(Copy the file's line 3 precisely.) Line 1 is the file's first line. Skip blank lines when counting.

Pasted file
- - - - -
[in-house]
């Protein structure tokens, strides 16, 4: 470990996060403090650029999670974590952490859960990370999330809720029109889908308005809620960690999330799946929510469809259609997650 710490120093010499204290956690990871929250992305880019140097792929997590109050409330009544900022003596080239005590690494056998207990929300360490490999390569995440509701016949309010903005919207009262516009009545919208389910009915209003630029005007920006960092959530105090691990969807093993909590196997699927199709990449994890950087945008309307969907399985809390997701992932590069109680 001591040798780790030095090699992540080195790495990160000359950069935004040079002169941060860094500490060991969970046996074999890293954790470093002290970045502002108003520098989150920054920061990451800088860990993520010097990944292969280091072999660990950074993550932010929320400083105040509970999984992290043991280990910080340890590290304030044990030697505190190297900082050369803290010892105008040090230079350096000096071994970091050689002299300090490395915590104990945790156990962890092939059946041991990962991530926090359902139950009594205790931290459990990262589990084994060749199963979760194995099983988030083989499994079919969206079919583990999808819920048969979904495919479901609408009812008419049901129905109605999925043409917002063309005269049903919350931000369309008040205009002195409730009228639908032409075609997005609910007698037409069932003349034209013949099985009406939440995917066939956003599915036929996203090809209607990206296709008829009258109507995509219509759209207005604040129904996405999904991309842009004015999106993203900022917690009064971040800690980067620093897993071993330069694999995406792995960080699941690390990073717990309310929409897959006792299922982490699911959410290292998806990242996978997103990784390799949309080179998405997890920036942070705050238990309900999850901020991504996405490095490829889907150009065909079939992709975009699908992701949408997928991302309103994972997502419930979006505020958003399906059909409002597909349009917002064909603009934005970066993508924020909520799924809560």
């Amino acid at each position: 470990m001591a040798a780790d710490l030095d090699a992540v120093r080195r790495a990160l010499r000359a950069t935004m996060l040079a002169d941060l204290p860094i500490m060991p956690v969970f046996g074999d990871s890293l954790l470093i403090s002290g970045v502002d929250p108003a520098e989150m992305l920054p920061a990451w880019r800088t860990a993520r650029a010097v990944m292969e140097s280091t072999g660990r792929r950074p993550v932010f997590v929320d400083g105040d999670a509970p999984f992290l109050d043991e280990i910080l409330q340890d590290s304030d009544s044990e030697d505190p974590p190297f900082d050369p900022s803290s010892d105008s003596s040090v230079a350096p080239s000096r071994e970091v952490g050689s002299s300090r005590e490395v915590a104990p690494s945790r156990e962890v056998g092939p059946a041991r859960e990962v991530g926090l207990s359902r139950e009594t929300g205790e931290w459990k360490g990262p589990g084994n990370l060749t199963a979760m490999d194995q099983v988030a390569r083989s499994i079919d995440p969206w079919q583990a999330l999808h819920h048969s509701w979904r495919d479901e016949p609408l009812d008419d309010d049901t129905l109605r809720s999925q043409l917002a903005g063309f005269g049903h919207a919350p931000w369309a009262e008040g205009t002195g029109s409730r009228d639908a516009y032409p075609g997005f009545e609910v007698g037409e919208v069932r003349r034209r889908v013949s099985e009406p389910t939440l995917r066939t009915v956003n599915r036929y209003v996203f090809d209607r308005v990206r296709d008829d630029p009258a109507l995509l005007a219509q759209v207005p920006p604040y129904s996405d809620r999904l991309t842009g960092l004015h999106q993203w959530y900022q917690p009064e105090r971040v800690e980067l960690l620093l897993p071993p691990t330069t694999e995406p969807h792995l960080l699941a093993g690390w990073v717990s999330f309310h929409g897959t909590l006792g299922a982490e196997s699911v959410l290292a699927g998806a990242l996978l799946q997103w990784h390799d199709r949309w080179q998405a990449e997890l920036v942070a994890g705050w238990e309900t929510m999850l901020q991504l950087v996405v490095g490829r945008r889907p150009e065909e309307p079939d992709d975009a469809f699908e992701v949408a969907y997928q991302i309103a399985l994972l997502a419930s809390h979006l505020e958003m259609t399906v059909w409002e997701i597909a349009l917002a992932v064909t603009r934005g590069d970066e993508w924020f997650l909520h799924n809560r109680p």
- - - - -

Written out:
């Amino acid at each position: 470990m001591a040798a780790d710490l030095d090699a992540v120093r080195r790495a990160l010499r000359a950069t935004m996060l040079a002169d941060l204290p860094i500490m060991p956690v969970f046996g074999d990871s890293l954790l470093i403090s002290g970045v502002d929250p108003a520098e989150m992305l920054p920061a990451w880019r800088t860990a993520r650029a010097v990944m292969e140097s280091t072999g660990r792929r950074p993550v932010f997590v929320d400083g105040d999670a509970p999984f992290l109050d043991e280990i910080l409330q340890d590290s304030d009544s044990e030697d505190p974590p190297f900082d050369p900022s803290s010892d105008s003596s040090v230079a350096p080239s000096r071994e970091v952490g050689s002299s300090r005590e490395v915590a104990p690494s945790r156990e962890v056998g092939p059946a041991r859960e990962v991530g926090l207990s359902r139950e009594t929300g205790e931290w459990k360490g990262p589990g084994n990370l060749t199963a979760m490999d194995q099983v988030a390569r083989s499994i079919d995440p969206w079919q583990a999330l999808h819920h048969s509701w979904r495919d479901e016949p609408l009812d008419d309010d049901t129905l109605r809720s999925q043409l917002a903005g063309f005269g049903h919207a919350p931000w369309a009262e008040g205009t002195g029109s409730r009228d639908a516009y032409p075609g997005f009545e609910v007698g037409e919208v069932r003349r034209r889908v013949s099985e009406p389910t939440l995917r066939t009915v956003n599915r036929y209003v996203f090809d209607r308005v990206r296709d008829d630029p009258a109507l995509l005007a219509q759209v207005p920006p604040y129904s996405d809620r999904l991309t842009g960092l004015h999106q993203w959530y900022q917690p009064e105090r971040v800690e980067l960690l620093l897993p071993p691990t330069t694999e995406p969807h792995l960080l699941a093993g690390w990073v717990s999330f309310h929409g897959t909590l006792g299922a982490e196997s699911v959410l290292a699927g998806a990242l996978l799946q997103w990784h390799d199709r949309w080179q998405a990449e997890l920036v942070a994890g705050w238990e309900t929510m999850l901020q991504l950087v996405v490095g490829r945008r889907p150009e065909e309307p079939d992709d975009a469809f699908e992701v949408a969907y997928q991302i309103a399985l994972l997502a419930s809390h979006l505020e958003m259609t399906v059909w409002e997701i597909a349009l917002a992932v064909t603009r934005g590069d970066e993508w924020f997650l909520h799924n809560r109680p």